Even in 2022, most American workplaces still very much resemble the patriarchal society upon which this country was built. Thankfully, that is changing, but we have a long way to go. This structure seeps into the culture and values of the company, and has a powerful and insidious impact on how people feel about, and engage with their work. Employees who feel trusted, respected, and heard by their bosses and higher-ups are more motivated, engaged, and satisfied with their work. There are five key ways in which leaders can infuse their company culture with these values, and they are things that often get ignored or overlooked.
1. Ask questions
We have this weird belief that a boss should be the one with all of the answers. Leaders are meant to delegate, and “manage” (control) people into doing a good job. Gross. But think about the best boss you’ve ever had (if you’ve ever had a truly great one). I’ve had one, and her leadership style has always stuck with me and been one I’ve done my best to emulate. What made her such a great boss was that she asked ME questions. When I came to her with a problem or a question, she would ask me for my thoughts, opinions, and expertise, before giving me her advice or direction. This always left me feeling trusted, like she saw my natural abilities and wanted them to be part of the decision-making process. Rather than jumping right to conclusions, or rushing to the solution, leaders would be smart to slow down and ask open-ended questions of their employees. This leads to better solutions and a sense that all voices on the team are valued.
2. Listen actively
If asking questions is the first step, shutting up and listening carefully to what employees have to say is the second. If you are the person in the group who genuinely wants to hear from everyone, and is willing to listen without jumping to conclusions or answers, you are the hero. If a workplace culture is more competitive than collaborative, the loudest person wins. We know this doesn’t produce the best quality work. But leaders can infuse more collaboration into a workplace by being the first one to actively listen to all voices in the room. Take notes, demonstrate that you hear, and respect each person’s experiences and ideas. Ask follow-up questions. This has the added benefit of creating an inclusive space for your more introverted colleagues to share their ideas as well (which are often super brilliant, because they’ve been observing and taking in a lot of great insight while everyone else was talking over each other).
3. Be present
Whew, this one is a biggie. Presence requires us to take a breath, and slow down. It requires us to notice what is actually occurring around us and let go of the need to immediately jump to the past or future, thus taking us out of the present. In a work setting, this can look like a boss who prioritizes taking time to sit down with employees, even when there is a lot that “has to get done”. It is a boss who takes the time to learn all angles of the situation before jumping to find the solution. And it is the result of this presence that allows employees to feel comfortable enough to bring the best of themselves to the work they do because they feel safe enough to be present in their work. Nothing makes me cringe more than seeing the words “fast-paced environment” in a job description. To me, that means that work is being rushed and steps are necessarily being skipped, while employees’ nervous systems are about ready to snap. “Fast-paced environment” sounds like a recipe for burnout, high turnover, and a lower-quality product. It’s not sustainable in the long run. Sure, every work environment has busier seasons, but taking time to be present should never ever be sacrificed because of it.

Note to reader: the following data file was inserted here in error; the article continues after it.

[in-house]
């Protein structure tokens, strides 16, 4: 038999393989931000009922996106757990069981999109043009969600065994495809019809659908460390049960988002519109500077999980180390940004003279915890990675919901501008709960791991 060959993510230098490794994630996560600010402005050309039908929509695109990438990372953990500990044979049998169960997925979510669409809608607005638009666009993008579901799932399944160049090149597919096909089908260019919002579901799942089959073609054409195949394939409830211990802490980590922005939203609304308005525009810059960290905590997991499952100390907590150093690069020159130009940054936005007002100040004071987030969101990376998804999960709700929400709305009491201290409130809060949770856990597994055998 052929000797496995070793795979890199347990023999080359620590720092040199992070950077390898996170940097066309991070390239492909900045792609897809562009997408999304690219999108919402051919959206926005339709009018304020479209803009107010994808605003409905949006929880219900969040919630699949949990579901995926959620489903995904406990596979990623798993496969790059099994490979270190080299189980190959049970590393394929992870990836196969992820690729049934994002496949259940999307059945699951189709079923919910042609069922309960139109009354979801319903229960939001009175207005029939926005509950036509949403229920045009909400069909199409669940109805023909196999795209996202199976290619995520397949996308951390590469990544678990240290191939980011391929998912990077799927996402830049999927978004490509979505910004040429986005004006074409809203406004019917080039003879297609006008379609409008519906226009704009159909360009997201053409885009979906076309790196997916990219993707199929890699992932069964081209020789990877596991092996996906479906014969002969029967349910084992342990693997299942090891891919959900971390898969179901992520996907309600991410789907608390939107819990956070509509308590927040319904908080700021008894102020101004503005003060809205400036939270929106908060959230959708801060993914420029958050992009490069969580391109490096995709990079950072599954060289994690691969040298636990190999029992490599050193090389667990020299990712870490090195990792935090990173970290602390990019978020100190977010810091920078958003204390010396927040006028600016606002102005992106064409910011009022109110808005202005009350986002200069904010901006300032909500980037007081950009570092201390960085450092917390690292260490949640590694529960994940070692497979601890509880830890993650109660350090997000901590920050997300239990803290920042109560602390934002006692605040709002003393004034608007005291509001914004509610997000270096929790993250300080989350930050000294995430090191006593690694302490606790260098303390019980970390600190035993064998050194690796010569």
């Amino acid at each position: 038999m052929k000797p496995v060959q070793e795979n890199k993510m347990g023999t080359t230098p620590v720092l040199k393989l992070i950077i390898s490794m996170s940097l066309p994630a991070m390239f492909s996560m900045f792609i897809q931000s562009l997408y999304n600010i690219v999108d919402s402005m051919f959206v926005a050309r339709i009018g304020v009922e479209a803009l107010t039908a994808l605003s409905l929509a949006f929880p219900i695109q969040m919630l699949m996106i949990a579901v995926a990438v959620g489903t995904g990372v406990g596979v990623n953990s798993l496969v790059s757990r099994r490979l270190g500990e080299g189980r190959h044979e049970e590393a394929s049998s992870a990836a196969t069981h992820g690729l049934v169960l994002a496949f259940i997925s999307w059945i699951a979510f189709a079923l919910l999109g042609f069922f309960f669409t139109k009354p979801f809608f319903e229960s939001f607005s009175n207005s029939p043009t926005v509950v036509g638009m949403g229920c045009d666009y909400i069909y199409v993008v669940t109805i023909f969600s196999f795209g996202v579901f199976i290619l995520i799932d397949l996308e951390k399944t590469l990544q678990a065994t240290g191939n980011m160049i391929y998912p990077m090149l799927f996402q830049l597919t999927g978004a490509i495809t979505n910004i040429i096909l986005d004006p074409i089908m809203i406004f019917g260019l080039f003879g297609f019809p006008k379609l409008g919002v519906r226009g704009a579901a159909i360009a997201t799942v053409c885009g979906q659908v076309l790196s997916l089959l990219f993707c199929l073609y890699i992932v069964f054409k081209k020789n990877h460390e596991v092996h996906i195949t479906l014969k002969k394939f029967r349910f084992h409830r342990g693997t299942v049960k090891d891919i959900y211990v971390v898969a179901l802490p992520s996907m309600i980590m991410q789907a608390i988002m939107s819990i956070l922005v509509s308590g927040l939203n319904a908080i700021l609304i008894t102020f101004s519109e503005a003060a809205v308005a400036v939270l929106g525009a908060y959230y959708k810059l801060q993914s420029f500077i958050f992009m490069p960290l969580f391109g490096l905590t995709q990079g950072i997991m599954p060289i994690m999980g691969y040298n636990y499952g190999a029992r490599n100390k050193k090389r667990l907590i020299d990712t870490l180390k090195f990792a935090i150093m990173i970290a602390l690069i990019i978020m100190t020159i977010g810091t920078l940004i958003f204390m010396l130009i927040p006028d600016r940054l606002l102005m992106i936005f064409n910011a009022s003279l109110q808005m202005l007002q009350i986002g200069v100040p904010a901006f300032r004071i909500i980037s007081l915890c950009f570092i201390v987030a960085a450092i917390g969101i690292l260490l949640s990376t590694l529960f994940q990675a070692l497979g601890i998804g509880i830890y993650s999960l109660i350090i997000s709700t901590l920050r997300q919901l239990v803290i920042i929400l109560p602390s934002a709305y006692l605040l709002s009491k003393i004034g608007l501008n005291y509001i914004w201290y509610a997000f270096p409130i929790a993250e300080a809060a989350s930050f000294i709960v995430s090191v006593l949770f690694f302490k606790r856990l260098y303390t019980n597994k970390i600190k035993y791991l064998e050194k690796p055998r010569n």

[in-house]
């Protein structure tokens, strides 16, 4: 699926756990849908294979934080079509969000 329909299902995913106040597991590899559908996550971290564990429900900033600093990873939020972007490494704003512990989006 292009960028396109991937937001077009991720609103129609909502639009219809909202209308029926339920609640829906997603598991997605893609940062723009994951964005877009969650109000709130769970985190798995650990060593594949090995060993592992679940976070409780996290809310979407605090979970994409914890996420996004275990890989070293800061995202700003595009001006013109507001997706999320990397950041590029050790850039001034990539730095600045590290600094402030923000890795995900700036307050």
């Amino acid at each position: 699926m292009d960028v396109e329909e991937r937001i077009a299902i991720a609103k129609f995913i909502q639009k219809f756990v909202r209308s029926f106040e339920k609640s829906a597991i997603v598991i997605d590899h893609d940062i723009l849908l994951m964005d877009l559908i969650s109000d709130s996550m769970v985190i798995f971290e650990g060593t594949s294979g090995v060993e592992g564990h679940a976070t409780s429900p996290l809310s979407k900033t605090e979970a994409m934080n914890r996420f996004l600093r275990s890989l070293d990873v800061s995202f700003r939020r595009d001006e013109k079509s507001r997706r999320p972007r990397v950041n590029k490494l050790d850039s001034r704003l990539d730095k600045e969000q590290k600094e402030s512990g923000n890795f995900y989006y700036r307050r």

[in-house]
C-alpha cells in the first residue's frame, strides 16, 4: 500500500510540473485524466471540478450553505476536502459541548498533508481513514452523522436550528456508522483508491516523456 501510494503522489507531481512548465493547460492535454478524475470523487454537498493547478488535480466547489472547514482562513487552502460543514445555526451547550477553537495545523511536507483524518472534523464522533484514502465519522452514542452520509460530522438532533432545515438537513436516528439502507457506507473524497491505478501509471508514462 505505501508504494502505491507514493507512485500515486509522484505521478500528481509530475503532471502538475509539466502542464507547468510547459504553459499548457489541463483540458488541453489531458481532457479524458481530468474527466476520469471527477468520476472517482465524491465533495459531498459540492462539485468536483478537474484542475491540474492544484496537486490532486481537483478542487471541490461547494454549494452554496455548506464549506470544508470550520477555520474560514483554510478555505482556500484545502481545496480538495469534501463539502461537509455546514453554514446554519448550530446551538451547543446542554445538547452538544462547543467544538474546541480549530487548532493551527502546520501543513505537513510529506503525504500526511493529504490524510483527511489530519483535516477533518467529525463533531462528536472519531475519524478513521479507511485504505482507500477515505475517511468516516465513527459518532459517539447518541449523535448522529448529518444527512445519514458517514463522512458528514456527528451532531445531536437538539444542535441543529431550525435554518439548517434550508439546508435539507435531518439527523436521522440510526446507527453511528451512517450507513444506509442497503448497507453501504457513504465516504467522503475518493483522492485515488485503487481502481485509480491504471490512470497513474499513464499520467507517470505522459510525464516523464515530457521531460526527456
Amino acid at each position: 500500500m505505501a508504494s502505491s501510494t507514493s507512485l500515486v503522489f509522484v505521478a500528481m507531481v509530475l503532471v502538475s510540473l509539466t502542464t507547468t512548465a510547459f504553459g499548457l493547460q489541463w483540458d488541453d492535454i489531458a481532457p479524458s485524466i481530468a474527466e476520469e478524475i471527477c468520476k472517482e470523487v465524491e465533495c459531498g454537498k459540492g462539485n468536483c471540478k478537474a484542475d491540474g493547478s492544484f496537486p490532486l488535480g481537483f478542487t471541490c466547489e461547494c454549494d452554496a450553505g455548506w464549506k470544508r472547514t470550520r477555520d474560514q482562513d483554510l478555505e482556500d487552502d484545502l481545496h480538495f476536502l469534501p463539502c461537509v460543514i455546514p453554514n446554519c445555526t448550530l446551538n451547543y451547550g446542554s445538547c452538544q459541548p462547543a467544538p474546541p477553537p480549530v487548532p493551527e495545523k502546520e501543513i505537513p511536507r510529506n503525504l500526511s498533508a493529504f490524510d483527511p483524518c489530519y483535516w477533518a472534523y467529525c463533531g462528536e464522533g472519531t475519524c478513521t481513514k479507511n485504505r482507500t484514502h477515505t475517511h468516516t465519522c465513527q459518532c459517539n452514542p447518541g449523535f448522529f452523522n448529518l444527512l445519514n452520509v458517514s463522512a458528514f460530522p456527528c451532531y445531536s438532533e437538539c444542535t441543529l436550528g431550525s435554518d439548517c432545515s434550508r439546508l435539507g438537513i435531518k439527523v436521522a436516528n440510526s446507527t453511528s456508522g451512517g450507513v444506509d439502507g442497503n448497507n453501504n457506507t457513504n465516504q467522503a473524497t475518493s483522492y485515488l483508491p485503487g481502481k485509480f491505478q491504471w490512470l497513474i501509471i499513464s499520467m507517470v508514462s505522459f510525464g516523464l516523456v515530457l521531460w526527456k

4. Trust your people, and let them know it
Now think of the worst boss you’ve ever had. You know, the one who micro-manages you, even though they don’t fully understand the ins and outs of your job. The one who is constantly talking down to you, and piling on more and more work that is outside your job description. The one whose attitude and tone just ever-so-slightly sends the message that they don’t really trust that you are capable of doing your job well. No thank you! Referring back to the best boss I’ve ever had, she always let us know that she trusted us. This doesn’t mean she didn’t offer feedback or guidance, but it does mean she assumed we were doing our best, and she assumed that our best was very good work. This assumption led me to value my job even more and do everything I could to do it well. Employees who know their bosses trust them are motivated to keep that trust. This intrinsic motivation causes them to feel more engaged and satisfied with their work.
5. Praise your people for what they bring to the table
Companies would not exist, or be at all successful, without the employees who work for them. Each individual brings a unique set of skills and experience to the table. If a company hopes to continue to receive quality work from its people, leaders need to be actively providing authentic, positive feedback. A great boss is one who singles out employees and acknowledges specifically, what they bring to the table and how much they are valued. No, a company-wide pizza party does not count. Telling employees that they are doing well and why makes them feel seen and valued. And the best part is, it doesn’t cost the company anything.
What leadership qualities did I miss? I’d love to hear about what experiences you’ve had with either great or terrible bosses. Let me know in the comments.